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The Keckley Report

Re-thinking Hospital Consolidation Realistically

By June 13, 2016March 1st, 2023No Comments

I’m not an antitrust attorney, just a mere mortal trying to decipher how to balance the pressures of the market for hospitals and the threats from states and the feds to constrain consolidation.

Case in point: last week, the North Carolina State Attorney General sided filed suit against the Carolinas Healthcare System alleging it was guilty of using its scale to force the area’s insurers to include larger networks of providers and steer patients toward CHS. The crux of the issue is the system’s scale: a 2505 bed, 10 hospital system that serves 11 counties in North and South Carolina. NC AG Roy Cooper and the U.S. Department of Justice contend the size and scope of CHS services limits competition in the market ultimately hurting consumers who pay more. The regulators say the system is too big, asserting it controls almost 50% of its market.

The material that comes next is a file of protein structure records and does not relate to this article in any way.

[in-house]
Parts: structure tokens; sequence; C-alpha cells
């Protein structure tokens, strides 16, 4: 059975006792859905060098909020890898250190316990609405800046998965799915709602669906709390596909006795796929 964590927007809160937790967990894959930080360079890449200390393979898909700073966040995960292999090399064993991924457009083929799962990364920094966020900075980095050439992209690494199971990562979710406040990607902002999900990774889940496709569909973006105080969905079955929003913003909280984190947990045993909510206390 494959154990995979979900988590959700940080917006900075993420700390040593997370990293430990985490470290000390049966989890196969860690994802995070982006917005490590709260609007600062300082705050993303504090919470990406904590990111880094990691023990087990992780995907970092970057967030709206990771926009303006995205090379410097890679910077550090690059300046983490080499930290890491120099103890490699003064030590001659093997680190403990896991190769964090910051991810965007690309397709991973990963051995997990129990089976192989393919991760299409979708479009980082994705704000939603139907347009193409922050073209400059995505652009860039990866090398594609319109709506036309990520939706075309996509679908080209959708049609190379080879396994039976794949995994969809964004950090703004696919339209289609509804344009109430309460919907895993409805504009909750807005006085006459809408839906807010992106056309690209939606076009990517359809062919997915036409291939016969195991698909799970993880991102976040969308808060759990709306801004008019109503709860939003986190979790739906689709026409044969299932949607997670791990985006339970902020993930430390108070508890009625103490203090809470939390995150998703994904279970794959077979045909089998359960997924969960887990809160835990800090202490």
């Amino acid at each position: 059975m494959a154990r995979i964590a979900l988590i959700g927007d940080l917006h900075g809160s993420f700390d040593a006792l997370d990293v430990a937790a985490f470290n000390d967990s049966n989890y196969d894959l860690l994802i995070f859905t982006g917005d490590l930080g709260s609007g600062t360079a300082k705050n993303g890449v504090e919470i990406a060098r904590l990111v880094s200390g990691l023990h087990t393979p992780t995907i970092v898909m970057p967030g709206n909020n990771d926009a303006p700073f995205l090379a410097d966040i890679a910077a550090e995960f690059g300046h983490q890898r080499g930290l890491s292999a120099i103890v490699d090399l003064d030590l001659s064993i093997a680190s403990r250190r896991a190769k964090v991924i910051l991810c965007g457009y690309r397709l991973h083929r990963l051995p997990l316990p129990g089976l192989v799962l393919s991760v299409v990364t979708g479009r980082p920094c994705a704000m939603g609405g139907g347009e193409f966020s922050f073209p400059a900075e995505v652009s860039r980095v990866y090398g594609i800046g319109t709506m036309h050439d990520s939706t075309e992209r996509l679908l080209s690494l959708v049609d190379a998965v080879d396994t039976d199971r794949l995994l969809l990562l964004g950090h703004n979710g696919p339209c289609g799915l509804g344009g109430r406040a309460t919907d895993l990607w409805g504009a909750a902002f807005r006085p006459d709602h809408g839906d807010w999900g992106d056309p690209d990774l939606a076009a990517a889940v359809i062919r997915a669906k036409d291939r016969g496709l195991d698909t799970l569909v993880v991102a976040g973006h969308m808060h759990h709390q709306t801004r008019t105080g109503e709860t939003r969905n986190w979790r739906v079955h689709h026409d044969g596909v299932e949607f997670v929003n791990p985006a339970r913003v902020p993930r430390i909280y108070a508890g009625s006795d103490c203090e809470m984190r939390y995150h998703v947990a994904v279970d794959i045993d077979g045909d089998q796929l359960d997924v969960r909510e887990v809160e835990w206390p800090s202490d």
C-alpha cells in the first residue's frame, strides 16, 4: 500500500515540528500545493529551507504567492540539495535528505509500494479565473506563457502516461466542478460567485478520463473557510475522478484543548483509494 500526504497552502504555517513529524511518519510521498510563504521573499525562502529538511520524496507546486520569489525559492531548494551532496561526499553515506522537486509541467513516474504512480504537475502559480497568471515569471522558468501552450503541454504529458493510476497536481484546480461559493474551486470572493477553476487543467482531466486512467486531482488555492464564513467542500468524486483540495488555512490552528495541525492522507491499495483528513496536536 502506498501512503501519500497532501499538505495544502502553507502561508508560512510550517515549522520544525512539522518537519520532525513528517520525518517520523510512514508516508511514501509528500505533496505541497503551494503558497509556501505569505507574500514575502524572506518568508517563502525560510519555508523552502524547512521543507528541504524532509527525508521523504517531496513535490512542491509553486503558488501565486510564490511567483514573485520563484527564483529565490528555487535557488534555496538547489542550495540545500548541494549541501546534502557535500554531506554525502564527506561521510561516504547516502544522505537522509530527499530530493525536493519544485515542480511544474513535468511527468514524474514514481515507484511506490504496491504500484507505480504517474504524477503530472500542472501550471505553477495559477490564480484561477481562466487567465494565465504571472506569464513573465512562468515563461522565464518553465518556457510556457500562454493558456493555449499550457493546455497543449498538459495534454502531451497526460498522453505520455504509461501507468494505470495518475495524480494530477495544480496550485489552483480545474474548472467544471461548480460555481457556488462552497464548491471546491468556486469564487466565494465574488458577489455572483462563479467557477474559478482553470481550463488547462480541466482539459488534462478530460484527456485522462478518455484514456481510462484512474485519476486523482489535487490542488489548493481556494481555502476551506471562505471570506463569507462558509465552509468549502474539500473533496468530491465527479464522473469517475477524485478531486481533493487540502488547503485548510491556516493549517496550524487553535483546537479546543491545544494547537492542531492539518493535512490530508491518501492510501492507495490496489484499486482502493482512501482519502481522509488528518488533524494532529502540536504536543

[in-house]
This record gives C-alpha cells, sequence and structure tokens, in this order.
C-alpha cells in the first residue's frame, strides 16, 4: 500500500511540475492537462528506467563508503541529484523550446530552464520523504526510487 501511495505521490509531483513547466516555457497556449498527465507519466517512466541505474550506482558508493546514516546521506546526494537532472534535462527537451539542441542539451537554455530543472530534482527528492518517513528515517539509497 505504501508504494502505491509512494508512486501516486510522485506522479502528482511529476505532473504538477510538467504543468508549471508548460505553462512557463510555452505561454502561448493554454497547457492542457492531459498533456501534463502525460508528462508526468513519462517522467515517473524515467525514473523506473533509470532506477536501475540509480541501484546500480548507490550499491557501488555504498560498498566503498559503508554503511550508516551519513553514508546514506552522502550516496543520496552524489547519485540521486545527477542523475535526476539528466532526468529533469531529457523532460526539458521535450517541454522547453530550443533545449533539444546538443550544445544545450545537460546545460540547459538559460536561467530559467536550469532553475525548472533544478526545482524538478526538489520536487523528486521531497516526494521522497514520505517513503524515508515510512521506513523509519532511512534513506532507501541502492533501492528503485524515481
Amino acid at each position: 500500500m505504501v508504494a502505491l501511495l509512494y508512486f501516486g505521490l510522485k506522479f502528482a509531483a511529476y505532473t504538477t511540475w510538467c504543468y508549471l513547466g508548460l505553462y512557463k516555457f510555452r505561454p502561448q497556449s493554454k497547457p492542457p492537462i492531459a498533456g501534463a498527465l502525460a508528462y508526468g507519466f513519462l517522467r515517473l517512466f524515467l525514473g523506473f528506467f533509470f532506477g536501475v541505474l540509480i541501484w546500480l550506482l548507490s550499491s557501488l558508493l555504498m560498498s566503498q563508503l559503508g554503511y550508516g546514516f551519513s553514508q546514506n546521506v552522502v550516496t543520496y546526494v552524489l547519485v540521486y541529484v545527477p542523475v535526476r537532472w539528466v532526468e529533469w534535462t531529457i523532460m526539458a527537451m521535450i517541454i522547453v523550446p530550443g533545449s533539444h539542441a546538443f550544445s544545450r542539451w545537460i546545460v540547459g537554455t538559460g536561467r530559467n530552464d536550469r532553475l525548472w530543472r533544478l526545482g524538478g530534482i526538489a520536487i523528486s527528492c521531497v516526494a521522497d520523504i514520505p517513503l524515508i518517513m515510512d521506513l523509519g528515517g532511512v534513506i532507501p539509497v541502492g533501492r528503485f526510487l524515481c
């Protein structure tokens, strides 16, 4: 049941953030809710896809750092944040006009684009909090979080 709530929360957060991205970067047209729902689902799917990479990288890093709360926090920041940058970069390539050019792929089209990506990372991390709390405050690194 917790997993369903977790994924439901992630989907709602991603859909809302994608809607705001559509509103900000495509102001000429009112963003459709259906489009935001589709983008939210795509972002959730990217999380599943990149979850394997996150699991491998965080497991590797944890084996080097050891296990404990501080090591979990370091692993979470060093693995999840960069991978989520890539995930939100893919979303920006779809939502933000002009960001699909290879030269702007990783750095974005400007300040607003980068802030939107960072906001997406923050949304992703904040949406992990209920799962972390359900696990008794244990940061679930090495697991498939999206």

I have no conflicts of interest with CHS nor with its local competitors, Novant (25%) and CaroMont (10%) but I’m befuddled. I am a part-time resident of nearby Asheville and know the area reasonably well. The facts in this case seem a bit distorted.

First, the Carolinas Health System’s market is bigger than the 11 county Charlotte metro upon which the regulators base their analysis. Like the Charlotte Mecklenburg Airport Authority, it serves an area spanning well beyond its MSA and competes for certain services with prominent systems across western North Carolina, northern South Carolina and beyond. Math that confines the definition of the Charlotte healthcare market to the immediate vicinity simply defies common sense. Charlotte is the 4th fastest growing metroplex in the country encompassing a region at the intersections of I-77 and I-85. Its competitors include reputable providers in Winston Salam, Asheville, Raleigh-Durham, Columbia SC and beyond. CHS operates clinics and offer virtual visits extending well outside the geography defined in the complaint.  Thus, the market is bigger than defined in the complaint, the denominator in the market concentration calculus is larger and CHS’ market share is smaller.